Following the historic ruling on the Defense of Marriage Act (DOMA) in June by the US Supreme Court permitting same-sex marriage, New Jersey appears to be the latest state to follow suit. On September 27, 2013, a New Jersey court ruled in Garden State Equality v. Dow, L-001729-11 (New Jersey Superior Court, Mercer County, September 27, 2013) that beginning on October 21, 2013, same-sex couples should be allowed to marry.
In doing so, the court explicitly recognized that in the wake of the DOMA ruling, same- sex couples residing in states that denied them the right to marry but allowed them to enter civil unions or domestic partnerships were being denied the federal benefits available to legally married same-sex couples in states where same-sex marriage is permitted. The court reasoned that this trend of federal agencies continuing to deny civil union partners federal benefits resulted in unequal treatment of same-sex couples. The court determined that "[t]his unequal treatment requires that New Jersey extend civil marriage to same-sex couples to satisfy the equal protection guarantees of the New Jersey Constitution."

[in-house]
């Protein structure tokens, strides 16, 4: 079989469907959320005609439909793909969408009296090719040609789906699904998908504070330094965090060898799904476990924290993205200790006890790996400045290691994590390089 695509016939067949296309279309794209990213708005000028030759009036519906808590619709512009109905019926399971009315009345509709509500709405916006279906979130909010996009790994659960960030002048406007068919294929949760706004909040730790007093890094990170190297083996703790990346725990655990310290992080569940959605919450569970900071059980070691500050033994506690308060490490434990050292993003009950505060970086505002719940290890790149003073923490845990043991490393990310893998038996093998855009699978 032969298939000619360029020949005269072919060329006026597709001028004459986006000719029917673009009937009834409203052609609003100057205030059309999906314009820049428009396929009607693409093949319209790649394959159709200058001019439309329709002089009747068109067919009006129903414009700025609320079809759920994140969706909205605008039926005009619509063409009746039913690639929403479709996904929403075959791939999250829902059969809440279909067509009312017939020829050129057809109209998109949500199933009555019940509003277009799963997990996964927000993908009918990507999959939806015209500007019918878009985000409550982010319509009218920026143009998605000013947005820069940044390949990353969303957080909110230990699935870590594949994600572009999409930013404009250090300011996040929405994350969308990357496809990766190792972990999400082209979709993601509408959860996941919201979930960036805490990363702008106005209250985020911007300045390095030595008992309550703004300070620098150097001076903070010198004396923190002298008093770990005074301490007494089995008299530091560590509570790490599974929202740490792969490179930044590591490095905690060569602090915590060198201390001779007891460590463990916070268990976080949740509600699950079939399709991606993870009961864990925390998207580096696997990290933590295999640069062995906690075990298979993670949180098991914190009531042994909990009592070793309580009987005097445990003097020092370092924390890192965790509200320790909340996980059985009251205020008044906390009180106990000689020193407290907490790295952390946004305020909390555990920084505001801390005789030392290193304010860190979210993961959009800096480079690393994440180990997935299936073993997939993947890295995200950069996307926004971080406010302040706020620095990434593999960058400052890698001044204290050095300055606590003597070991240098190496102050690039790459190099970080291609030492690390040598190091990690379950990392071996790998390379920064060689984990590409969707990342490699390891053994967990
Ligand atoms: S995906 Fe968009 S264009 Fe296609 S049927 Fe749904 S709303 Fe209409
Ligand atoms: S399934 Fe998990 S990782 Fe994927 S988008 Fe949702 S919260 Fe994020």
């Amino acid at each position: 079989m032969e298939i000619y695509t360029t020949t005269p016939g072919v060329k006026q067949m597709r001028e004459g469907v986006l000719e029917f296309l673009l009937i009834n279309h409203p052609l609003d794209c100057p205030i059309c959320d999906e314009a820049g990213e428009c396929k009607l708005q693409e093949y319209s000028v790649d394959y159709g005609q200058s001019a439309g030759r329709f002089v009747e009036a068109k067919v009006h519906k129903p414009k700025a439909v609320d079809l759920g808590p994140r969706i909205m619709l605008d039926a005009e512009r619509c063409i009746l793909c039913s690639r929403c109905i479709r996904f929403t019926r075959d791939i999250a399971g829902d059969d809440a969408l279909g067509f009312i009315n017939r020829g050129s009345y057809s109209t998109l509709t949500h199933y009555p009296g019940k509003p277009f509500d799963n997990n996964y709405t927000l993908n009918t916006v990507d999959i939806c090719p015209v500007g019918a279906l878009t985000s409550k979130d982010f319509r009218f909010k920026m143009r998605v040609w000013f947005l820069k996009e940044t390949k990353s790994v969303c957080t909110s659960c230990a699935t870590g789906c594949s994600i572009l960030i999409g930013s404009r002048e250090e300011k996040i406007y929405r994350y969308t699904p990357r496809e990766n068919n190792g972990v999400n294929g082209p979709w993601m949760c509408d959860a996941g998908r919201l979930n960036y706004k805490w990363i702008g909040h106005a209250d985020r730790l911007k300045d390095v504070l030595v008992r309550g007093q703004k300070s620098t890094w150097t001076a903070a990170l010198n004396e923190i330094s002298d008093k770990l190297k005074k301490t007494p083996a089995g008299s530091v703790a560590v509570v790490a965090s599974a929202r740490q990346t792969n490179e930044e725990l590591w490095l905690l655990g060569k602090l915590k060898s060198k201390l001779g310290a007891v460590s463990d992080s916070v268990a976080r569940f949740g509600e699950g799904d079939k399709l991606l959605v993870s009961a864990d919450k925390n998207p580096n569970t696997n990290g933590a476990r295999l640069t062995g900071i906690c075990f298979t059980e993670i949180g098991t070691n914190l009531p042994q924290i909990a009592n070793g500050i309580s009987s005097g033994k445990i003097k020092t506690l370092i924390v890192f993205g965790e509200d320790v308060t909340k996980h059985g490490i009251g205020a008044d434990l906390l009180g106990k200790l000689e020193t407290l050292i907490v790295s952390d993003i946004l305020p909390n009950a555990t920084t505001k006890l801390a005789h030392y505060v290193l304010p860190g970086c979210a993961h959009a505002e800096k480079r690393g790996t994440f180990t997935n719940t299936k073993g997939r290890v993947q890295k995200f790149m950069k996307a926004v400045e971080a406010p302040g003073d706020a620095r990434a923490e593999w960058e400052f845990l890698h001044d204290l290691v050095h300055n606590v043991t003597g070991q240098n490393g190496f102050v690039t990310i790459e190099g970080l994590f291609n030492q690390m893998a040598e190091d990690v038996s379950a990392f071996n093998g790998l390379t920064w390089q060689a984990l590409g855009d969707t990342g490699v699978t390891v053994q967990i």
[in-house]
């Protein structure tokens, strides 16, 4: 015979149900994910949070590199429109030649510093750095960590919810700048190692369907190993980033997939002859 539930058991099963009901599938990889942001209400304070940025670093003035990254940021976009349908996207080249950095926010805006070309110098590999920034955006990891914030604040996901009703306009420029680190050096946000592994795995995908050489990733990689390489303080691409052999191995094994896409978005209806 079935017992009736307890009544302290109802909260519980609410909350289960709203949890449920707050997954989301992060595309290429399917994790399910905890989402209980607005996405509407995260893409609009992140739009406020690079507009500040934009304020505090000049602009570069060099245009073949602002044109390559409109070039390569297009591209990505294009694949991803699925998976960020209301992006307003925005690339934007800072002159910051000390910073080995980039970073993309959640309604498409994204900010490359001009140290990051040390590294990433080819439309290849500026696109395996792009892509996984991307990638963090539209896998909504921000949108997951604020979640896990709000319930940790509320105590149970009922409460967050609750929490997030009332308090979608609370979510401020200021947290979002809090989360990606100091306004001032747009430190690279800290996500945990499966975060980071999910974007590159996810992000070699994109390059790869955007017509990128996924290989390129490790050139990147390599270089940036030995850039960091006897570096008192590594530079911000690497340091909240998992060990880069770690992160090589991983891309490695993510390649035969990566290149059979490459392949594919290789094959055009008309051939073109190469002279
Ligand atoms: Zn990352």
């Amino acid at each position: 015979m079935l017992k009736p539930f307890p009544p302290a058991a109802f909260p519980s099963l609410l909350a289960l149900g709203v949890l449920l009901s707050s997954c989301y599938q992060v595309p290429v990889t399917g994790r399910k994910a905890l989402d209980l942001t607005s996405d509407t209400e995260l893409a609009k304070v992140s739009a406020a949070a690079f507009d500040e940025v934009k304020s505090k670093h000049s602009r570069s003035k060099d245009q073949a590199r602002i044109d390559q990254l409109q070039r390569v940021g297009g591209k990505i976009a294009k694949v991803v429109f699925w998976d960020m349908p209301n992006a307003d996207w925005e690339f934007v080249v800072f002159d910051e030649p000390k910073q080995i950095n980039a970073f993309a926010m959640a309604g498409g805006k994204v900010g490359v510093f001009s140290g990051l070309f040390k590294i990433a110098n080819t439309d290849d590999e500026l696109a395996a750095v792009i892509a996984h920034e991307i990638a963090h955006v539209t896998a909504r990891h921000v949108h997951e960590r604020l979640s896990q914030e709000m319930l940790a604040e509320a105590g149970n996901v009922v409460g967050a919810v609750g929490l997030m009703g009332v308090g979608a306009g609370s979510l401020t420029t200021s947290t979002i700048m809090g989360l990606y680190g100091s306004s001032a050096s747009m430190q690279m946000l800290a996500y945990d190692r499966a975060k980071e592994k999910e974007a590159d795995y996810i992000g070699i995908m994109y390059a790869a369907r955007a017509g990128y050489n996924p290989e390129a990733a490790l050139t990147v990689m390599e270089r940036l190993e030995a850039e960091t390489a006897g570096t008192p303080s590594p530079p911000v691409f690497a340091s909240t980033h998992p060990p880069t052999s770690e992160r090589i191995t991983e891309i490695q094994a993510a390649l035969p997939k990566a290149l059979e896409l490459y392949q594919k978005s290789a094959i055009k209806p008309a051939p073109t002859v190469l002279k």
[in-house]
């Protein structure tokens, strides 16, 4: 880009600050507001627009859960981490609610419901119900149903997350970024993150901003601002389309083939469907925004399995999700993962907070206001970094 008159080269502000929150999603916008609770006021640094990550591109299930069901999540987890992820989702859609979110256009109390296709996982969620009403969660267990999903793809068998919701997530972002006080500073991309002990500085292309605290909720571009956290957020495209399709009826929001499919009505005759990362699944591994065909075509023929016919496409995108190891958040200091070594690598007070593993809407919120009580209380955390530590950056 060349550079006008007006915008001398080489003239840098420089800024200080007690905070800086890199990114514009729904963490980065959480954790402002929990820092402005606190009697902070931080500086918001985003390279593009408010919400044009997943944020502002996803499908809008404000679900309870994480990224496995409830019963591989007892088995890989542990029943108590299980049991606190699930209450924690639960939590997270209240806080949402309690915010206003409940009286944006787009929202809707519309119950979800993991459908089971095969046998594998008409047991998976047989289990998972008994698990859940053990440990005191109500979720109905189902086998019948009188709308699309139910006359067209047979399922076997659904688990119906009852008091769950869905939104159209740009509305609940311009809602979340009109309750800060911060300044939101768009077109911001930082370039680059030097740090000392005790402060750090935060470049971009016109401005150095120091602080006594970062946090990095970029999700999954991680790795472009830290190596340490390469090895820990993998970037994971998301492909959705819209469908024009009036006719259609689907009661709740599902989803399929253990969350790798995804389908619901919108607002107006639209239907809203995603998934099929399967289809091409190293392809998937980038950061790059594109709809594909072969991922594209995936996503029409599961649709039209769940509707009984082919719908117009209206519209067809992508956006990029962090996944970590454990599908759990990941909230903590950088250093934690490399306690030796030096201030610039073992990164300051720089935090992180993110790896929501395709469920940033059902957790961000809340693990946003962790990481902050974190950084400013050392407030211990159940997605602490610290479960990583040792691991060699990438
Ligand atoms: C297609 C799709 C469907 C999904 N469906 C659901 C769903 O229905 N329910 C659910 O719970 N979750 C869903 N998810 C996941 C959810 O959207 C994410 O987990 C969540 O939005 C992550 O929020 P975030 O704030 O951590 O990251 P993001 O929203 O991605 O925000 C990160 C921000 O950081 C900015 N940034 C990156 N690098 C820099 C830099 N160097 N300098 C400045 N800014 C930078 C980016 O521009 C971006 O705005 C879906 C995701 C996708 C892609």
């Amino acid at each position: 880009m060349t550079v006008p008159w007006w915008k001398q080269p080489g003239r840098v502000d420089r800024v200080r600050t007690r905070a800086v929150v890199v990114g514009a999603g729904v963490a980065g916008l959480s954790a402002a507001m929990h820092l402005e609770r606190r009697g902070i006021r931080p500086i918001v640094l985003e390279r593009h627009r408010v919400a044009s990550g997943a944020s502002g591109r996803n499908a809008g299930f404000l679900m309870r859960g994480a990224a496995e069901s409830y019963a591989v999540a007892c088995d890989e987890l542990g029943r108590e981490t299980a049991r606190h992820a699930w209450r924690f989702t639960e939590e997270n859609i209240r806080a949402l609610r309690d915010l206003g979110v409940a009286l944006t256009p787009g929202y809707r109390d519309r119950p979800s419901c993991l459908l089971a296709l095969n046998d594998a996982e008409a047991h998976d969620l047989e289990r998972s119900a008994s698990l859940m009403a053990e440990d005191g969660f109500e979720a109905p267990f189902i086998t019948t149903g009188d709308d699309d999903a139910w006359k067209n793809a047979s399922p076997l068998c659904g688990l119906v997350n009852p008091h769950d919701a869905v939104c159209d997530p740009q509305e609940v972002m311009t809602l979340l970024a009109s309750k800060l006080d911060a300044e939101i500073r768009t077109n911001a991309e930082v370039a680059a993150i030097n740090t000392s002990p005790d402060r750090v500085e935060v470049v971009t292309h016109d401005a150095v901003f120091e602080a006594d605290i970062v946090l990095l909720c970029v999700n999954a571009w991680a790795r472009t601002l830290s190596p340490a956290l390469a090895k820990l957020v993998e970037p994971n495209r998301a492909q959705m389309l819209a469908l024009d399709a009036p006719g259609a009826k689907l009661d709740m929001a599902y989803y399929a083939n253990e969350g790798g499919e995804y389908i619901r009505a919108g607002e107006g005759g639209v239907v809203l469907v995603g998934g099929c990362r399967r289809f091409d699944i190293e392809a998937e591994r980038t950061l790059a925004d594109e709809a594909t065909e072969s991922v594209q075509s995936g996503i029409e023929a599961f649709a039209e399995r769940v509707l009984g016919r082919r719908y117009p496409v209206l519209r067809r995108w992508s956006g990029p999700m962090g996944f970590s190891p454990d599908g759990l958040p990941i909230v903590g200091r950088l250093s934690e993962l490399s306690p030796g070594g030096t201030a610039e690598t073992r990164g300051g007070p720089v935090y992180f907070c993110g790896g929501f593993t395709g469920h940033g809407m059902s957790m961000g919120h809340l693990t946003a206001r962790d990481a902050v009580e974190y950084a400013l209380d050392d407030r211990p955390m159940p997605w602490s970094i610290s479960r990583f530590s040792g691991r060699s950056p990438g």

While New Jersey has permitted civil unions since 2007 and same-sex couples were provided with all the rights and benefits of married heterosexual couples, the continued denial of the right to marry to same-sex couples would prevent them from obtaining federal benefits available to couples in states where same-sex marriage is permitted.
While the ruling is expected to be challenged and Governor Chris Christie has openly stated that he believes the issue of same-sex marriage should be on the ballot and decided by the people, this ruling is extremely significant as it is part of a growing trend toward the states accepting same-sex marriage. In fact, in the last year alone, Rhode Island, Delaware and Minnesota all enacted legislation permitting same sex marriage.
Further, in light of this ruling, New Jersey employers should be proactive and amend their workplace policies regarding sexual orientation discrimination and benefits for same-sex spouses. If this ruling survives legal challenge or the New Jersey voters approve same-sex marriage, it will likely have a considerable impact on benefits, nondiscrimination, employee leaves and payroll in the state of New Jersey.